Friday, January 27, 2017

Review: The Mote in God's Eye by Larry Niven and Jerry Pournelle

Synopsis: The united 'Second Empire of Man' spans vast distances, due to the Alderson Drive which has enabled humans to travel easily between the stars. After an alien probe is discovered, the Navy dispatches two ships to determine whether the aliens pose a threat… Called by Robert A. Heinlein: "Possibly the greatest science fiction novel ever written," this magnificent exploration of first contact and a truly alien society is a "must read" for science fiction fans. (from the online description)

Review: First contact stories tend to fall into two tropes: either the benevolent aliens come to help to poor humans or Independence Day. Niven and Pournelle deftly side step these tropes and give us a first contact story both riveting and real. Moties, as they are named, are both benevolent and dangerous. And it falls to a diverse, flawed sortie of humans to determine the fate of both the Moties – and the human race.
A fast-paced plot, combined with complex characters and an intricate world of limiting technologies, create a story both mind-expanding and heart-wrenching. There are no good guys and bad guys, simple creatures, Motie and Human alike, working towards the survival of their species.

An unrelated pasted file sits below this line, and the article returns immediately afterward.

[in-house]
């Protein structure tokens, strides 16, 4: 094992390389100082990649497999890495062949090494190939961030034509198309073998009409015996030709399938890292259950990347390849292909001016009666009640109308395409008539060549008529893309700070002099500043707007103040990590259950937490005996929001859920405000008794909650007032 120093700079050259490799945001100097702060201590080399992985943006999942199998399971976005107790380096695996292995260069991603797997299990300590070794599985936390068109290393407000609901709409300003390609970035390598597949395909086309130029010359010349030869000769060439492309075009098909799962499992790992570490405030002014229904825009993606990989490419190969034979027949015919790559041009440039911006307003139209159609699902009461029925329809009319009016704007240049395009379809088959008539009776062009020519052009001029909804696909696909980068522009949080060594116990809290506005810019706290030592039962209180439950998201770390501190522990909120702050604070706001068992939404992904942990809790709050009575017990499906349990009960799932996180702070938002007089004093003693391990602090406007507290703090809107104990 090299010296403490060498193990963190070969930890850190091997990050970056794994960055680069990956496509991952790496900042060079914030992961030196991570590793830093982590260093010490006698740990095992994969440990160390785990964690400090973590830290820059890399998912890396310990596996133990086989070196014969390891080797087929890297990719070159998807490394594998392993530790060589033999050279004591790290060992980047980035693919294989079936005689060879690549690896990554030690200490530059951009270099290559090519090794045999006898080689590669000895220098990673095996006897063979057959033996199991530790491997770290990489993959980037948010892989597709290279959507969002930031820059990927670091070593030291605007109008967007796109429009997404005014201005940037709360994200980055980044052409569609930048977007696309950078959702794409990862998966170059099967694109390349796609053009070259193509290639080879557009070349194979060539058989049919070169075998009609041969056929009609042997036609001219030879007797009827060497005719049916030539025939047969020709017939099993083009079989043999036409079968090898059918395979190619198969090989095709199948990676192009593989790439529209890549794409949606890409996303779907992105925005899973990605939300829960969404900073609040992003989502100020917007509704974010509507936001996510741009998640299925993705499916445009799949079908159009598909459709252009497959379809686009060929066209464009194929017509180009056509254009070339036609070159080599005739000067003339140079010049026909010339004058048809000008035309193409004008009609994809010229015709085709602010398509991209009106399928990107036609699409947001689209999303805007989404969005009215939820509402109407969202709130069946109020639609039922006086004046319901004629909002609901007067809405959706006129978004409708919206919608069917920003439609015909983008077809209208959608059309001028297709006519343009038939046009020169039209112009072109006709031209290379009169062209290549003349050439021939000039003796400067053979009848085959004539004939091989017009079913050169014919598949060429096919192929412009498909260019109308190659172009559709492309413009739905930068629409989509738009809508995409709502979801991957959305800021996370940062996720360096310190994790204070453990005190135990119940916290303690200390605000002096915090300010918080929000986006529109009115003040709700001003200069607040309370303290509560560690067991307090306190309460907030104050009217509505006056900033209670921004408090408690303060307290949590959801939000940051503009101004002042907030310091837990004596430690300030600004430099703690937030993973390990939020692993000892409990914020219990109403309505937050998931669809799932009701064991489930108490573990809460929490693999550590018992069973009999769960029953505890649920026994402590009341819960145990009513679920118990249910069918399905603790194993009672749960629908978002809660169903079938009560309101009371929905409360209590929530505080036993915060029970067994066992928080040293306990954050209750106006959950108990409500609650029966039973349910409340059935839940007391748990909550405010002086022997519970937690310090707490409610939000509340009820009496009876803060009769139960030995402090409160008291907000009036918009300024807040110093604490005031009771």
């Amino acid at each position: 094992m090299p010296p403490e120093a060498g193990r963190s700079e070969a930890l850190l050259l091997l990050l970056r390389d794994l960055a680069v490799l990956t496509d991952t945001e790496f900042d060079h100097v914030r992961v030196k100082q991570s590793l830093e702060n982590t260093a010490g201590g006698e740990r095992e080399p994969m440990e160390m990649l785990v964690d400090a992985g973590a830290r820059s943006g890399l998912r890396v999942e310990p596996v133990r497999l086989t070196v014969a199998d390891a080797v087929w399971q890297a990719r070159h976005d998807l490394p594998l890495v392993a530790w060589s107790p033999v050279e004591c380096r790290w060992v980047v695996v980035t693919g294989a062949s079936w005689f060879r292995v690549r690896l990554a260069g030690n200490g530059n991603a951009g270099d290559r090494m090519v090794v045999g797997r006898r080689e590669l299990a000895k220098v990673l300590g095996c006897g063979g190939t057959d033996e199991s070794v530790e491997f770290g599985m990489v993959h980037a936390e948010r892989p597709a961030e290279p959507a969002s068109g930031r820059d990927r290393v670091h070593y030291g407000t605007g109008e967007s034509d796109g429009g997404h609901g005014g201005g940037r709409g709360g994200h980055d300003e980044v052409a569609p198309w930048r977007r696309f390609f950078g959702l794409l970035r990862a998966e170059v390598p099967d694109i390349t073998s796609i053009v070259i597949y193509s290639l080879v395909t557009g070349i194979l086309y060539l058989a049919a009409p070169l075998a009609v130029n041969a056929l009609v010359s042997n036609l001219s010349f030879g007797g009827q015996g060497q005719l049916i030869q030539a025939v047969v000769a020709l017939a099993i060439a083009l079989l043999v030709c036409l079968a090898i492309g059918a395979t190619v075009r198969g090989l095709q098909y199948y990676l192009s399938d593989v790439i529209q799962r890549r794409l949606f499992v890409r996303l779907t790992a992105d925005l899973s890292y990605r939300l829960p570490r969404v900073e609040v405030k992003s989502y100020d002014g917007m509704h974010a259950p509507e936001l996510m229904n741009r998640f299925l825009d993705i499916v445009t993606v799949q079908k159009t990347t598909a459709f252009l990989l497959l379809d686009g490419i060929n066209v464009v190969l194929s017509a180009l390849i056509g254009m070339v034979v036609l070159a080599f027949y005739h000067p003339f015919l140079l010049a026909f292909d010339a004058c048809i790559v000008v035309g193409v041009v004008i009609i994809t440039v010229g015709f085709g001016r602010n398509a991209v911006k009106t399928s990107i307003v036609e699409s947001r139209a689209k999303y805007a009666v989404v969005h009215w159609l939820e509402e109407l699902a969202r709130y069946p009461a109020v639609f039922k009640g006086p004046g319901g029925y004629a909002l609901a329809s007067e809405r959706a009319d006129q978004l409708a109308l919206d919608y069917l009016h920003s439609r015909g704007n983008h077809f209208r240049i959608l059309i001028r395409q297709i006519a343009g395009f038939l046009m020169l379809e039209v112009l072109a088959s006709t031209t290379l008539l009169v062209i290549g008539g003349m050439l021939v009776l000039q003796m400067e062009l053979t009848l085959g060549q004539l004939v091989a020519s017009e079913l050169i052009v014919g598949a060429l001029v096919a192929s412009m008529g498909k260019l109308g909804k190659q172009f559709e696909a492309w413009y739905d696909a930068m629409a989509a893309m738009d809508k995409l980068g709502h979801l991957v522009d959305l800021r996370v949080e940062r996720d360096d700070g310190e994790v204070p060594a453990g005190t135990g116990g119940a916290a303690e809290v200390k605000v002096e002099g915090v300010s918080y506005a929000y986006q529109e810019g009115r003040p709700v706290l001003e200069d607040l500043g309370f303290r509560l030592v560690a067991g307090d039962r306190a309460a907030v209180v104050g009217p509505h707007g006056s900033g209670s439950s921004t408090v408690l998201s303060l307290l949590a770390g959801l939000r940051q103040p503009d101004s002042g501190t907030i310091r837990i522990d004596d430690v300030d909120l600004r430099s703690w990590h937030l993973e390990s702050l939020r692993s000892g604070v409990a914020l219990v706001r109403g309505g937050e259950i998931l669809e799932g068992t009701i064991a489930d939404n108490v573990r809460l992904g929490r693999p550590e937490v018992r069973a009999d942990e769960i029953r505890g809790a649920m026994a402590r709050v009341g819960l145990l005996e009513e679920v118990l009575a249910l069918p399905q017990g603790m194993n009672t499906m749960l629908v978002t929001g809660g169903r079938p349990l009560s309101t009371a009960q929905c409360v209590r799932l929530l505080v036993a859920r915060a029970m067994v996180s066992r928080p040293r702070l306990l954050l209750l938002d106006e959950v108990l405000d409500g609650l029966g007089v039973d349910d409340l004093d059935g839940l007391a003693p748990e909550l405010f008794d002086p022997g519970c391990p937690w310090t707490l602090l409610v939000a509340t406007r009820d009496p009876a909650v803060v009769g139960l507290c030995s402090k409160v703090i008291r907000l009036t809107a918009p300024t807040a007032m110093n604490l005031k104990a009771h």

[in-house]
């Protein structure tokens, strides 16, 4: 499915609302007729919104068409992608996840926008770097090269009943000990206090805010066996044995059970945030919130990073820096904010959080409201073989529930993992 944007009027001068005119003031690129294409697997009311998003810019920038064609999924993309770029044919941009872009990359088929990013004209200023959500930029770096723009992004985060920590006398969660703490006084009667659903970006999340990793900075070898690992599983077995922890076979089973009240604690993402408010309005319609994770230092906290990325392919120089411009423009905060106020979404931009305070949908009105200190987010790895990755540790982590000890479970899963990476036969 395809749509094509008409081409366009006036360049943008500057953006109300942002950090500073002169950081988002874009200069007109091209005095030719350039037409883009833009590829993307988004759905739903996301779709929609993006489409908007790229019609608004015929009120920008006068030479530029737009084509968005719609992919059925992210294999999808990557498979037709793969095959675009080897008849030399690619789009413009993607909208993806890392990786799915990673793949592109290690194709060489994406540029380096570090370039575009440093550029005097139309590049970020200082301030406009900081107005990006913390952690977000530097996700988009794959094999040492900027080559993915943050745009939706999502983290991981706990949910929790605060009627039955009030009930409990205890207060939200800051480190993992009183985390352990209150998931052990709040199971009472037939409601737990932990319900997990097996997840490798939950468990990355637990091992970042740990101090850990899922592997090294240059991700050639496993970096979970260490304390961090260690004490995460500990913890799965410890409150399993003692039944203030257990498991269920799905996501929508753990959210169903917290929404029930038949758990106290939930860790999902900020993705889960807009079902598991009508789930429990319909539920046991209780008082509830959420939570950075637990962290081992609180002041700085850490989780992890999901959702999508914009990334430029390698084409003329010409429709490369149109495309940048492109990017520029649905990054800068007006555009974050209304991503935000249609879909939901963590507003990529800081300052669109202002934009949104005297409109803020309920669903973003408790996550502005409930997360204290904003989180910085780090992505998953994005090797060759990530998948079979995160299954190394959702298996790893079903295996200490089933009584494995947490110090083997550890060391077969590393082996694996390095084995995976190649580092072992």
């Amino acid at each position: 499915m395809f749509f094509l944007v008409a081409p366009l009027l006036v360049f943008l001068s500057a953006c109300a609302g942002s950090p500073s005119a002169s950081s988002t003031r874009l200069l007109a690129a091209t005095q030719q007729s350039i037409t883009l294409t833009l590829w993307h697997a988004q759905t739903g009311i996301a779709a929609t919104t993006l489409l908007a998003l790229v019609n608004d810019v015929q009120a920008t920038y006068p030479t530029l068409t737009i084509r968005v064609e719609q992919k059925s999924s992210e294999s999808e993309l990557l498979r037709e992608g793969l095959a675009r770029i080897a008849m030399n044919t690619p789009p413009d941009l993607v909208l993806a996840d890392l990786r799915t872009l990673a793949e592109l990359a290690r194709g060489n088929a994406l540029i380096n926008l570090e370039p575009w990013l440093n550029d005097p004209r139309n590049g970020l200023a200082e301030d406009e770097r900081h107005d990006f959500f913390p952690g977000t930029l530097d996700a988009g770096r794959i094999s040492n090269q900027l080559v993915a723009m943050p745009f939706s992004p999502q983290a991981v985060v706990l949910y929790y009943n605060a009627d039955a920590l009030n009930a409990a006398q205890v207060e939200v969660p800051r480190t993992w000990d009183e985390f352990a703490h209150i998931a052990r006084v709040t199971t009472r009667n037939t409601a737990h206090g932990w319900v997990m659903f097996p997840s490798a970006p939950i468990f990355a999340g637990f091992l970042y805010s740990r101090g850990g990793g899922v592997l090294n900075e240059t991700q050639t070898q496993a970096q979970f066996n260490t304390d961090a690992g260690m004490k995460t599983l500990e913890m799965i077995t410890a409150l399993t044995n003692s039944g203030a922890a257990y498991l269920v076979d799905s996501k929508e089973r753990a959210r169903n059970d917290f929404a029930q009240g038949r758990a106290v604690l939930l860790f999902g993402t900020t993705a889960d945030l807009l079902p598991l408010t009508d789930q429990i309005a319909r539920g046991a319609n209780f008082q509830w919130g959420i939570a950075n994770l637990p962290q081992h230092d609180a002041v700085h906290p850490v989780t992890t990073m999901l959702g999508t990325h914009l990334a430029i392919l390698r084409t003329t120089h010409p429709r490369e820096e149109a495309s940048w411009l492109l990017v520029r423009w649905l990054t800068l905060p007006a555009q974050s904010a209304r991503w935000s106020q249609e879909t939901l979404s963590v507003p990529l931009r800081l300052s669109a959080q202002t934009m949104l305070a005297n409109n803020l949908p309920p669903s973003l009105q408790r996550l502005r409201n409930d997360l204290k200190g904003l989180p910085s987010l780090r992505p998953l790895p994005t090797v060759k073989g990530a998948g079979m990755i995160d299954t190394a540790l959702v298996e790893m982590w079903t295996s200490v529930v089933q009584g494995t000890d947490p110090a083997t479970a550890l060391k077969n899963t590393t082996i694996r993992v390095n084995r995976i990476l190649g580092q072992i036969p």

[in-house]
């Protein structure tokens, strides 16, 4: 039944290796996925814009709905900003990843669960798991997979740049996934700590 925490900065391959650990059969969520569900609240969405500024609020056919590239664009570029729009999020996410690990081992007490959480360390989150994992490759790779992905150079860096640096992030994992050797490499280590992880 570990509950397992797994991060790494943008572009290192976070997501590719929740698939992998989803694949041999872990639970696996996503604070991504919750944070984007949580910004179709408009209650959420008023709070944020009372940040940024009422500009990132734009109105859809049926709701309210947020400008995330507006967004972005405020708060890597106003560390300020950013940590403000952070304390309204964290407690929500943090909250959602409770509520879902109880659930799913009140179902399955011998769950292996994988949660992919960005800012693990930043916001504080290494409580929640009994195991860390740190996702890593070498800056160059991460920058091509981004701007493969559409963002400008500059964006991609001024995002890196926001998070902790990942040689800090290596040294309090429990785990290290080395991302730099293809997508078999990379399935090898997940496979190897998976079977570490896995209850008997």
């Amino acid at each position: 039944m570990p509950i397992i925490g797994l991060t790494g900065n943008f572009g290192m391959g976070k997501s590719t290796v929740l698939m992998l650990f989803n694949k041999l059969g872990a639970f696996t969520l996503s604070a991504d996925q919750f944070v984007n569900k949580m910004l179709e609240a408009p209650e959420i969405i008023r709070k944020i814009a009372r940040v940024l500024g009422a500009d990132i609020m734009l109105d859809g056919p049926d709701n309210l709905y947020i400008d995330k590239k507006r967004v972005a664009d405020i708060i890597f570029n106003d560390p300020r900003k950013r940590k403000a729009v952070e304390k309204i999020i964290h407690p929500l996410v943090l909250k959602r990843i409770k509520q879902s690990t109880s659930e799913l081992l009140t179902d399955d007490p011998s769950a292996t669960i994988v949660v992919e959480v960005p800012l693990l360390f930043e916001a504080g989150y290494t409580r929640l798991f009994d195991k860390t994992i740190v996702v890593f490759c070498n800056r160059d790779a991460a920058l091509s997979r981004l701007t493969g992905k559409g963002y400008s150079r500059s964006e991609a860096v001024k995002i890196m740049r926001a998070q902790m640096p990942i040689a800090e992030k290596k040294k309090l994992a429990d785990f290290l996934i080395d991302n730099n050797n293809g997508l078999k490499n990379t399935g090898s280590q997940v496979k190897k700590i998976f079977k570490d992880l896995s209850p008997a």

My only complaint is, once again, is the portrayal women. Only one female with speaking lines, but she is an integral part of the story, mostly. She could be replaced with a male and the story wouldn’t change much, despite her being presented as an educated woman with intelligence. She is often the “heart” of the discussion, favoring emotion-driven benevolence over logic. There are remarks to a male-centric society and she seems accepting, even supporting, of that institution.  One of the few shallows characters, sadly, but better than most women in pre-1980s sci-fi/fantasy novels.

It will up to the individual to determine if this book lives up to the hype, but for my part, I think it does. Worth the time to read. 

Bookmarks: 5 of 5

Awards:  Nominated for the Nebula Award for Best Novel, Hugo Award for Best Novel, and Locus Award for Best Science Fiction Novel (1975)

ISBN: 0-671-43403-9
Year Published: 1974
Date Finished: 1-25-2017
Pages: 560

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